no, i don't wear gloves. the worst thing that ever seems to happen as a result of sticking my fingers in the chems is that eventually my fingers peel a little, but it's no big deal.

    and baseball sucks.

    good night.
     
  5. voodoocat

    voodoocat ))<>(( Supporting Member

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    Tray shaker here. I stick it in, emulsion up, and rock it back and forth for the duration. I haven't picked up a timer yet, so I've been using a metronome set at 60bpm. My rocking tends to go at the same pace.
     
  6. havoc

    havoc Jedi something or other

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    LOL, Baseball does not suck..... I don't know if i could sit in the dark turning negs. for 12 minutes man, that would kill me.

    As for why my proffesor doesn't like tray rocking, he says that when you rock your tray, whether the picture is face down or face up, your not stiring the chemicals around enough to "properly" develop the print. He says by turning the prints contantly in a circular motion you are forcing the chemicals to shuffle around more, much like a paddle digging into a water.

    He took two prints yesterday put them side by side, and asked us which one was turned and which was shook, i didn't notice a difference but some other people in the class said they could. He said there is some sort of wave effect as the chemicals exhaust over the emulsion.

    Who knows, this guy is good, but he is also nuts.
     
  7. ksmattfish

    ksmattfish Now 100% DC - not as cool as I once was, but still

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    Hmmm, I could see that it might be a problem in a small tray, but I use bigger trays than the print needs, with lots of chem, and high sides so I can rock pretty vigorously. I have no doubt that my chems are getting swished around and mixed up nicely. I also rock from all four sides.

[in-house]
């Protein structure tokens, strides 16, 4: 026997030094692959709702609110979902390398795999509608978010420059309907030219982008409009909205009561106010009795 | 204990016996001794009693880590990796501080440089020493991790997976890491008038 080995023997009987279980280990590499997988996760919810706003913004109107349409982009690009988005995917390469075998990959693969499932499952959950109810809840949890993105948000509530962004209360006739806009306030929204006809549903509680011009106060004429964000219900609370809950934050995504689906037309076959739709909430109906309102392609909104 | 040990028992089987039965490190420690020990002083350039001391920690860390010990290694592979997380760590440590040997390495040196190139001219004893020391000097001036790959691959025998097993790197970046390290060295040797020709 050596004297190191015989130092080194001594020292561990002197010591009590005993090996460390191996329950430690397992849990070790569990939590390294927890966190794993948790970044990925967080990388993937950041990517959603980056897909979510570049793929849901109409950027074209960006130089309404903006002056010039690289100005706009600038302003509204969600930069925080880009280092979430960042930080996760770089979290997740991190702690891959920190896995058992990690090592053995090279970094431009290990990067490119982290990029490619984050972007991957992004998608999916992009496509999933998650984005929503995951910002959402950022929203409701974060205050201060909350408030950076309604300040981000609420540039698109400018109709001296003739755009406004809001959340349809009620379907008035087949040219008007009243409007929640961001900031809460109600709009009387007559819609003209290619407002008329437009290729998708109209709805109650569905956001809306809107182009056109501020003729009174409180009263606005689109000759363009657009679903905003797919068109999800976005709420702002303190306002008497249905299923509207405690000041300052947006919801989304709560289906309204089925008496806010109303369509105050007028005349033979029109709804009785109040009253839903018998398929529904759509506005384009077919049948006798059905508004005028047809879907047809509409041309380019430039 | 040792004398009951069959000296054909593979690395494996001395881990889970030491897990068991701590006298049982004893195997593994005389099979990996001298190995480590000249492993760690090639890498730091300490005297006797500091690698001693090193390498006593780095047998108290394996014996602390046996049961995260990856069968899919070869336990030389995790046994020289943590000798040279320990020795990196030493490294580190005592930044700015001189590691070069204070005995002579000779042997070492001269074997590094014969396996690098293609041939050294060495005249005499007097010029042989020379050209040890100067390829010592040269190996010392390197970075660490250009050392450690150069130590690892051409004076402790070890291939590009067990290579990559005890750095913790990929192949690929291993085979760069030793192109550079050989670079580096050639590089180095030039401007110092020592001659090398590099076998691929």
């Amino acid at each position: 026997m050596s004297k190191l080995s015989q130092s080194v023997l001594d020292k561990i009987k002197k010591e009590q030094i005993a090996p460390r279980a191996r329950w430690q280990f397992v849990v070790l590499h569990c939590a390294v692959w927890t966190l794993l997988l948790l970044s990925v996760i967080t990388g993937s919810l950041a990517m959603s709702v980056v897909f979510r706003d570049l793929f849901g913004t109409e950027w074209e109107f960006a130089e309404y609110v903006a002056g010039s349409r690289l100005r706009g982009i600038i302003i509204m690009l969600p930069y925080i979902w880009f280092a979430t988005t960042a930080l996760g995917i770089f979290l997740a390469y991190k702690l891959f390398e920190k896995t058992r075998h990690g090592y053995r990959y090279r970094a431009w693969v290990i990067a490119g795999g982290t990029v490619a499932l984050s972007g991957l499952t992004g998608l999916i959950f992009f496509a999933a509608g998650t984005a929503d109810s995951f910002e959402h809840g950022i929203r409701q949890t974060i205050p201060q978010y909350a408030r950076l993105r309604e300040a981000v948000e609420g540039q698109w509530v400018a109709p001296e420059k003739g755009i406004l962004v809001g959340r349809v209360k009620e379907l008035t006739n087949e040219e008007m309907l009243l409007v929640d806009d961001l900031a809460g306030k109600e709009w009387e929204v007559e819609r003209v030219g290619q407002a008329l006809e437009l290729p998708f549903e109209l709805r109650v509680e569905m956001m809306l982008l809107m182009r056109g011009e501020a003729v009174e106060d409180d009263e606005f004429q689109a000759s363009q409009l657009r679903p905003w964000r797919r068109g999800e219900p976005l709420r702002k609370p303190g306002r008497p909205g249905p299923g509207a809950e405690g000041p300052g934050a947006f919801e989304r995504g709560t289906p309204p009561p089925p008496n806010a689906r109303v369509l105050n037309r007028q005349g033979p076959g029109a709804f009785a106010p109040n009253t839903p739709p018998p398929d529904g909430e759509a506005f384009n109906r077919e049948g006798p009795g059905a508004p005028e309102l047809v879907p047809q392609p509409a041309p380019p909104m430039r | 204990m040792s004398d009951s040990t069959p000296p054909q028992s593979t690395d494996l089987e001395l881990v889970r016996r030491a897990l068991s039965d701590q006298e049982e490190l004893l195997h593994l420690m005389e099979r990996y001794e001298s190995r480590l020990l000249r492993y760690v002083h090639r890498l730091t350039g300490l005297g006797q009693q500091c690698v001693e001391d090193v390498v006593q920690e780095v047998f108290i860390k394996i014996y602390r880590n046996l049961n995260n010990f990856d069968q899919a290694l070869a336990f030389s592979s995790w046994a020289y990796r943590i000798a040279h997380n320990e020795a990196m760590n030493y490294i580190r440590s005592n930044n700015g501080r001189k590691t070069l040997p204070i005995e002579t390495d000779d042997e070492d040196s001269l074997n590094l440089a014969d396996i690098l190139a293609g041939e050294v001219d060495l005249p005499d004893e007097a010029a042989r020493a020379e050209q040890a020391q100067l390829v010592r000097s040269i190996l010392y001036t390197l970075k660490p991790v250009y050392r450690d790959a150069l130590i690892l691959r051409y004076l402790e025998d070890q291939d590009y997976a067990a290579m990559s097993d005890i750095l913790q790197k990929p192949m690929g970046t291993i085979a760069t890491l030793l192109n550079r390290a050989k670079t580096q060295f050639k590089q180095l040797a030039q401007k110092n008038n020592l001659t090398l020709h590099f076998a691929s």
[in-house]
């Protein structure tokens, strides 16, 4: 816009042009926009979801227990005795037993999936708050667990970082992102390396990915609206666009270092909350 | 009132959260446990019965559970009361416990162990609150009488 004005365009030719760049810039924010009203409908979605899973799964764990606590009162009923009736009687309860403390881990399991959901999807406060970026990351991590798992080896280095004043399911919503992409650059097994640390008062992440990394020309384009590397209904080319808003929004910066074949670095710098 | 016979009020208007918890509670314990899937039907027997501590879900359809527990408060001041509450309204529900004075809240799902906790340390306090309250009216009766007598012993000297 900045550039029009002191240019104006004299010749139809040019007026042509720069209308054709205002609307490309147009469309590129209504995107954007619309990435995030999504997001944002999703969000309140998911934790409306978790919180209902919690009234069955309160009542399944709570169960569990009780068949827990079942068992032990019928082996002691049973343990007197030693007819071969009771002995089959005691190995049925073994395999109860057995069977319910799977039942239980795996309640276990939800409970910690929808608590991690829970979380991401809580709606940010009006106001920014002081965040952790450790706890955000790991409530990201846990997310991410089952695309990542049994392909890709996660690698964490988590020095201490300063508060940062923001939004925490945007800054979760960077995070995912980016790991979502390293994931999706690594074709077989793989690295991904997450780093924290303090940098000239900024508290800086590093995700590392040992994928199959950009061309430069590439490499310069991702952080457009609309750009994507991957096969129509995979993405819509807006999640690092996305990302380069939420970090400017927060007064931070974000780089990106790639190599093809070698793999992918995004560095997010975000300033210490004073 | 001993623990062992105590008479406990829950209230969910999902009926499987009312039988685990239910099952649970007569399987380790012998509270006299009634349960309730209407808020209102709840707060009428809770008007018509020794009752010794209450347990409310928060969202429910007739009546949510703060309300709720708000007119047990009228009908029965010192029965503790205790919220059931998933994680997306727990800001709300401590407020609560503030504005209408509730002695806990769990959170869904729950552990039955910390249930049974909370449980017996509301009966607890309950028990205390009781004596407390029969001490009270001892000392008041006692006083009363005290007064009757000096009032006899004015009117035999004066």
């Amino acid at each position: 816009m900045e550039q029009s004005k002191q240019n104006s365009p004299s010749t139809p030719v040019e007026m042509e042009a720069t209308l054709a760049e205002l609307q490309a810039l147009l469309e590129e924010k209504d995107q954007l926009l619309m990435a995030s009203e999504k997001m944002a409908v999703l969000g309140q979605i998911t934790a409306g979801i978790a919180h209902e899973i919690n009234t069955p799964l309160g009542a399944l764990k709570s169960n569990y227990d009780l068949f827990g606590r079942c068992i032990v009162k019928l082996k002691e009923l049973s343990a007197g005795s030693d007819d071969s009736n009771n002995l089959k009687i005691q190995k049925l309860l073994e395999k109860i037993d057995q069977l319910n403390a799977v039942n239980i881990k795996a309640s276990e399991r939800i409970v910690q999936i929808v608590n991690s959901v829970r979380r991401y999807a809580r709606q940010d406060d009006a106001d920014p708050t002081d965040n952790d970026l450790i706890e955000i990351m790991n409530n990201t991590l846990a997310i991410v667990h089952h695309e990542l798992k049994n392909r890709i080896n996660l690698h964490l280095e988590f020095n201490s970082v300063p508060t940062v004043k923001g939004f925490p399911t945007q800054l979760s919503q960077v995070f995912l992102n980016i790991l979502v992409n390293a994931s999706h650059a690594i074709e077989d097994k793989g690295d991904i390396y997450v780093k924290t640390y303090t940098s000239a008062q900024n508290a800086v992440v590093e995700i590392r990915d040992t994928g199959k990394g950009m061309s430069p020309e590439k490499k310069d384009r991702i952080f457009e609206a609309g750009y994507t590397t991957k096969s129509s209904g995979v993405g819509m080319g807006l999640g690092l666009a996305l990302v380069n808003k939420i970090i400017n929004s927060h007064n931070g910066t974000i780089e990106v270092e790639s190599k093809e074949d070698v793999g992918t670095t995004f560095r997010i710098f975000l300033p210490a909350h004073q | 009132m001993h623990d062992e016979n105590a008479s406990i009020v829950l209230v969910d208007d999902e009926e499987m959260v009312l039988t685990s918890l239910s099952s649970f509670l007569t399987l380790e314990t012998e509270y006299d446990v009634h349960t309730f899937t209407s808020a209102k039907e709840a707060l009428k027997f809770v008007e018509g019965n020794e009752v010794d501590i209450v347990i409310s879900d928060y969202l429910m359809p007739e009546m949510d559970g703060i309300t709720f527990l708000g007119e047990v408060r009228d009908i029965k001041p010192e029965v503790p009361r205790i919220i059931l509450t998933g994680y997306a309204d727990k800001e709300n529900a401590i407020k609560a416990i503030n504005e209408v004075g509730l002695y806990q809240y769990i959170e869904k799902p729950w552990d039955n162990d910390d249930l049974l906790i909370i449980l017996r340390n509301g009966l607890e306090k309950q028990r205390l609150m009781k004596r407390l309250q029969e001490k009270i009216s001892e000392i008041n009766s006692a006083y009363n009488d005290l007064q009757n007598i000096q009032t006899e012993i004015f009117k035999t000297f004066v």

8. carlita

    carlita TPF Noob!

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    precisely. :)
     
  9. photoman

    photoman TPF Noob!

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    Im a tray rocker. I havent noticed any bad prints from the developer. It might be a problem if you use the devloper to exaustion, but i never get there because my fixer goes before the developer and i just make new chemicals when the fixer is gone

    I think the Yankees are going to win
     
  10. ksmattfish

    ksmattfish Now 100% DC - not as cool as I once was, but still

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    Has anyone here successfully used metal tongs without scratching the print? I find them to be so destructive that I'm sort of surprised that they are even on the market.

    I wasted $35 on a set of fancy Saunders stainless steel tongs. Every single print they got near ended up with scratches. I'm sticking with cheap, bamboo, rubber tipped tongs.
     
  11. havoc

    havoc Jedi something or other

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    LOL, who answered snowballer? I got 3 guesses on who :)